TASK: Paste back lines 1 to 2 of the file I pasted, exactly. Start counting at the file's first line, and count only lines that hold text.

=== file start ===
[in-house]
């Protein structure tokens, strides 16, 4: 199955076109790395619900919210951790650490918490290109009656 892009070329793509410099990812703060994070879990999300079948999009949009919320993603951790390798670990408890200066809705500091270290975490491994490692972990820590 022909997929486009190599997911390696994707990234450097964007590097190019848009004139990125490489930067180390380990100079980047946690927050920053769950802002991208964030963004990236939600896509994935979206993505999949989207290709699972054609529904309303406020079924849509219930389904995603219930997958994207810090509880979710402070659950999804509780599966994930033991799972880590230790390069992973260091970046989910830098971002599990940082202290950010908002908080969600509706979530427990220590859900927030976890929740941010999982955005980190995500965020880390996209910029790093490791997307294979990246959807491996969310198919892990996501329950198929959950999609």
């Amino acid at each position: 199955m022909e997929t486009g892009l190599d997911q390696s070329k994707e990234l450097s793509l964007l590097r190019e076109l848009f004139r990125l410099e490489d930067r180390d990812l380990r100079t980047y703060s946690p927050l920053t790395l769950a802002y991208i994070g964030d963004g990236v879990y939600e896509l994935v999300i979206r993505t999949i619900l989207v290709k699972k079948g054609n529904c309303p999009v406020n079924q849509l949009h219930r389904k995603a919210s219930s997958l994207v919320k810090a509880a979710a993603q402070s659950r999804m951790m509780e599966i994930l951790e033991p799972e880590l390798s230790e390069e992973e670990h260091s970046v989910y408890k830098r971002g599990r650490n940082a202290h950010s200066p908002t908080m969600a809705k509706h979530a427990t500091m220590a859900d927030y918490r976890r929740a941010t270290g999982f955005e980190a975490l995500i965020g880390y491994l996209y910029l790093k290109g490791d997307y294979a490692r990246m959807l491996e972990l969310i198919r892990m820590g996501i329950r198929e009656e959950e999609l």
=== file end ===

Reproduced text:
[in-house]
């Protein structure tokens, strides 16, 4: 199955076109790395619900919210951790650490918490290109009656 892009070329793509410099990812703060994070879990999300079948999009949009919320993603951790390798670990408890200066809705500091270290975490491994490692972990820590 022909997929486009190599997911390696994707990234450097964007590097190019848009004139990125490489930067180390380990100079980047946690927050920053769950802002991208964030963004990236939600896509994935979206993505999949989207290709699972054609529904309303406020079924849509219930389904995603219930997958994207810090509880979710402070659950999804509780599966994930033991799972880590230790390069992973260091970046989910830098971002599990940082202290950010908002908080969600509706979530427990220590859900927030976890929740941010999982955005980190995500965020880390996209910029790093490791997307294979990246959807491996969310198919892990996501329950198929959950999609």